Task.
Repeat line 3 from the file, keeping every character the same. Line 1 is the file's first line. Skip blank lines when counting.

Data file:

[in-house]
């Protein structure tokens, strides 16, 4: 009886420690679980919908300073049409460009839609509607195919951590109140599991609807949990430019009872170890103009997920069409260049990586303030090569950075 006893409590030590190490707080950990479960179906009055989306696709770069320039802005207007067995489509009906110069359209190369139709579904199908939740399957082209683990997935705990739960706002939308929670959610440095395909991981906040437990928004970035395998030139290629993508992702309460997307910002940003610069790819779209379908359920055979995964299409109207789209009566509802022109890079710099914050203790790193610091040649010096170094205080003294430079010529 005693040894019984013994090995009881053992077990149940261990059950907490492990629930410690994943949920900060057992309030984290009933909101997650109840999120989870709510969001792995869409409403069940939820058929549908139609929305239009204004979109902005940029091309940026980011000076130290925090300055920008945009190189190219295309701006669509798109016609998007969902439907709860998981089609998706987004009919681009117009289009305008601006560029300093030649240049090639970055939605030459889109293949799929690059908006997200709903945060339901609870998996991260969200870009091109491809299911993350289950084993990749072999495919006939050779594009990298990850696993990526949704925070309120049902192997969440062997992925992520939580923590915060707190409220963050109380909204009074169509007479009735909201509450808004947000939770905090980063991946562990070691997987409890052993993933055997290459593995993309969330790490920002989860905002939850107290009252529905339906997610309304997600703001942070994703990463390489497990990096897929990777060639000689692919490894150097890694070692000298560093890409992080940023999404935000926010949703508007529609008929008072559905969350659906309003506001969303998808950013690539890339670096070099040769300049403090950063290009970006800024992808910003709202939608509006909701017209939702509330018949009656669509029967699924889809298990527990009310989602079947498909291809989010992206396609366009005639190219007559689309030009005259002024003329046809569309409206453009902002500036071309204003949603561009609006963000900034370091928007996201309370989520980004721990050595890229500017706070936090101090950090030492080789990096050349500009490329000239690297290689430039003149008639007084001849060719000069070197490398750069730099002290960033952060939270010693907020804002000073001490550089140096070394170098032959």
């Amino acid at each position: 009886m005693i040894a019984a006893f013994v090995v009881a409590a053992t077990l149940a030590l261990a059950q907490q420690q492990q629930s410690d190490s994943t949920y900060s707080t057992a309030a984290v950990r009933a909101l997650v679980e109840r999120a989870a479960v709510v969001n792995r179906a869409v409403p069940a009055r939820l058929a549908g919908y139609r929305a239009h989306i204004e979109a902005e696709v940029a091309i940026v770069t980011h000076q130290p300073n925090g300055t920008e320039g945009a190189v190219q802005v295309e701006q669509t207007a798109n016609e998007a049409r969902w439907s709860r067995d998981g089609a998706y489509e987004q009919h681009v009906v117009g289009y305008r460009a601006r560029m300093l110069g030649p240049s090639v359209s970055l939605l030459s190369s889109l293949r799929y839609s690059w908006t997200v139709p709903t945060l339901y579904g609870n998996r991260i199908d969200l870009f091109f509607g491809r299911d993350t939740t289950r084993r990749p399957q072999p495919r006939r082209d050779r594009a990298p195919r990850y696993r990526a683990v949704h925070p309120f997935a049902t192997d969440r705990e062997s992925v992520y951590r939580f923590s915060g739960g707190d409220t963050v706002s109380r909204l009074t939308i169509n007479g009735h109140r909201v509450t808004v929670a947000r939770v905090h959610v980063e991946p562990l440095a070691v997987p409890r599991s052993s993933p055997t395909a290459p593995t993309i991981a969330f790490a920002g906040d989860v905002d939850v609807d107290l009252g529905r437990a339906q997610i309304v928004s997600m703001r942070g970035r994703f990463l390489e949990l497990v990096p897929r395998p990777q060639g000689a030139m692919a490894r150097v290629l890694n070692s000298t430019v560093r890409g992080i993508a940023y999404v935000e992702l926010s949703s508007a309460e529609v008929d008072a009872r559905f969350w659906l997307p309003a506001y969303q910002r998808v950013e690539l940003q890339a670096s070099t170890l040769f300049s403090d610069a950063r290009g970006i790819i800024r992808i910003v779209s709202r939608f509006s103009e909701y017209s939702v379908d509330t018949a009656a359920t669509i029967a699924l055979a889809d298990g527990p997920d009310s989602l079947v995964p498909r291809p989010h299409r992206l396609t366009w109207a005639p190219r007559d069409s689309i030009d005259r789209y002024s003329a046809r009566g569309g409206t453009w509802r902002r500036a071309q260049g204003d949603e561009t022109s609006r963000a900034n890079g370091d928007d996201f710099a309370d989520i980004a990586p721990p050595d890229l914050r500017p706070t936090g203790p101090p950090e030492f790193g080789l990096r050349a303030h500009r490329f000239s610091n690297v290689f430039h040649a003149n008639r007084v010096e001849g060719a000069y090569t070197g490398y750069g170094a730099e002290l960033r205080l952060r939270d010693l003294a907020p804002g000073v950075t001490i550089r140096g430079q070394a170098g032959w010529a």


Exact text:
């Amino acid at each position: 009886m005693i040894a019984a006893f013994v090995v009881a409590a053992t077990l149940a030590l261990a059950q907490q420690q492990q629930s410690d190490s994943t949920y900060s707080t057992a309030a984290v950990r009933a909101l997650v679980e109840r999120a989870a479960v709510v969001n792995r179906a869409v409403p069940a009055r939820l058929a549908g919908y139609r929305a239009h989306i204004e979109a902005e696709v940029a091309i940026v770069t980011h000076q130290p300073n925090g300055t920008e320039g945009a190189v190219q802005v295309e701006q669509t207007a798109n016609e998007a049409r969902w439907s709860r067995d998981g089609a998706y489509e987004q009919h681009v009906v117009g289009y305008r460009a601006r560029m300093l110069g030649p240049s090639v359209s970055l939605l030459s190369s889109l293949r799929y839609s690059w908006t997200v139709p709903t945060l339901y579904g609870n998996r991260i199908d969200l870009f091109f509607g491809r299911d993350t939740t289950r084993r990749p399957q072999p495919r006939r082209d050779r594009a990298p195919r990850y696993r990526a683990v949704h925070p309120f997935a049902t192997d969440r705990e062997s992925v992520y951590r939580f923590s915060g739960g707190d409220t963050v706002s109380r909204l009074t939308i169509n007479g009735h109140r909201v509450t808004v929670a947000r939770v905090h959610v980063e991946p562990l440095a070691v997987p409890r599991s052993s993933p055997t395909a290459p593995t993309i991981a969330f790490a920002g906040d989860v905002d939850v609807d107290l009252g529905r437990a339906q997610i309304v928004s997600m703001r942070g970035r994703f990463l390489e949990l497990v990096p897929r395998p990777q060639g000689a030139m692919a490894r150097v290629l890694n070692s000298t430019v560093r890409g992080i993508a940023y999404v935000e992702l926010s949703s508007a309460e529609v008929d008072a009872r559905f969350w659906l997307p309003a506001y969303q910002r998808v950013e690539l940003q890339a670096s070099t170890l040769f300049s403090d610069a950063r290009g970006i790819i800024r992808i910003v779209s709202r939608f509006s103009e909701y017209s939702v379908d509330t018949a009656a359920t669509i029967a699924l055979a889809d298990g527990p997920d009310s989602l079947v995964p498909r291809p989010h299409r992206l396609t366009w109207a005639p190219r007559d069409s689309i030009d005259r789209y002024s003329a046809r009566g569309g409206t453009w509802r902002r500036a071309q260049g204003d949603e561009t022109s609006r963000a900034n890079g370091d928007d996201f710099a309370d989520i980004a990586p721990p050595d890229l914050r500017p706070t936090g203790p101090p950090e030492f790193g080789l990096r050349a303030h500009r490329f000239s610091n690297v290689f430039h040649a003149n008639r007084v010096e001849g060719a000069y090569t070197g490398y750069g170094a730099e002290l960033r205080l952060r939270d010693l003294a907020p804002g000073v950075t001490i550089r140096g430079q070394a170098g032959w010529a």